• Accuracy of the meal ticket status at the end of the 2001-02 school year of children selected for verification; and
  • Rate at which children, whose benefits are terminated in the verification process, reapply for free and reduced-price meal benefits following termination.

Key Findings Verification Results

  •  Overall results. On average, 43% of applications verified in study districts had no changes to their benefit levels as a result of the verification process, while 55% had a benefit reduction/termination. Two percent had an increase in benefits from reduced- price to free.
  • Respondent Among respondents to verification, 21% had a benefit reduction or termination. In random sampling districts, 14% of respondents had a benefit reduction or termination. Focused sampling districts resulted in 40% of respondents receiving a benefit reduction or termination. Four percent of respondents to verification had a benefit increase from reduced-price to free meal.
  • Reasons for benefit change. Non-response to the verification process accounted for most of the applications that received reduced or terminated Seventy-seven percent of benefit reductions/terminations in focused sampling districts were due to non-response, as compared to 80% in random sampling districts. Random sampling SFAs had a higher rate of benefit increase from reduced-price to free (3%) than focused sampling SFAs (1%).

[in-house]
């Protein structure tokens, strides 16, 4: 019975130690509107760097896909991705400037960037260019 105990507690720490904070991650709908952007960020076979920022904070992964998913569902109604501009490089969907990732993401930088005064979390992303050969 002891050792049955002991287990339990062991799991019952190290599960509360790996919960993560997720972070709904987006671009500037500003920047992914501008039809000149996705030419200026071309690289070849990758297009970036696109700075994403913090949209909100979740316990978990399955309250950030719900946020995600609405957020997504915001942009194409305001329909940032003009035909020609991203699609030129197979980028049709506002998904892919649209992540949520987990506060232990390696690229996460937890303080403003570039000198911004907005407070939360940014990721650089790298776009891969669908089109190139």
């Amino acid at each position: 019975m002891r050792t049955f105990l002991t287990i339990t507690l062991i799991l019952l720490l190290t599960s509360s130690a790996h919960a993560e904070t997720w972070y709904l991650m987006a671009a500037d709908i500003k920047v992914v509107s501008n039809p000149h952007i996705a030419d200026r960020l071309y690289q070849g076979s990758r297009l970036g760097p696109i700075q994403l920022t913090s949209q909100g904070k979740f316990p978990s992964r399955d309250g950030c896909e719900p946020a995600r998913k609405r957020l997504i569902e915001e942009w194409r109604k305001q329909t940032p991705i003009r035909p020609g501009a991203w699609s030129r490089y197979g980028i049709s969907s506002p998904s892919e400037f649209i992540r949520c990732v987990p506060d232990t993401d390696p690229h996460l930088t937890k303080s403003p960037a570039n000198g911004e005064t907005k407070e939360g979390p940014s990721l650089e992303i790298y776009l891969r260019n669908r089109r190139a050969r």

Results from Income Applications Versus Categorical Applications

  •  Income and household size applications. Among applications selected for verification that were approved on the basis of income and household size, 57% had benefits reduced or terminated. Among respondents, 23 had their benefits reduced or terminated. The average rate of benefit reduction or termination among respondents was lower in random sampling districts (18%) than in focused sampling districts (34%).
  • Categorically approved applications. Categorically approved applications are where households report a Food Stamp/Temporary Assistance for Needy Families/Food Distribution Program on Indian Reservations (FS/TANF/FDPIR) case number as the basis of their eligibility. This type of application was less likely to have a benefit reduction or termination as a result of the verification process. Among categorically approved applications, there was a 30% rate of benefit reduction/termination, as compared to a 57% rate among income and household size applications.

Accuracy of SFA review of applications and verifications

  •  Application review. On average, 94% of applicants that reported household income and size and received initial approvals by SFAs for free and reduced price meal benefits were accurate based on the information provided, while 6% of initial approvals were
  • Verification Ninety-two percent of the verification decisions by SFAs were appropriate and consistent with the documentation provided by parents. Eight percent of the verification decisions were inappropriate.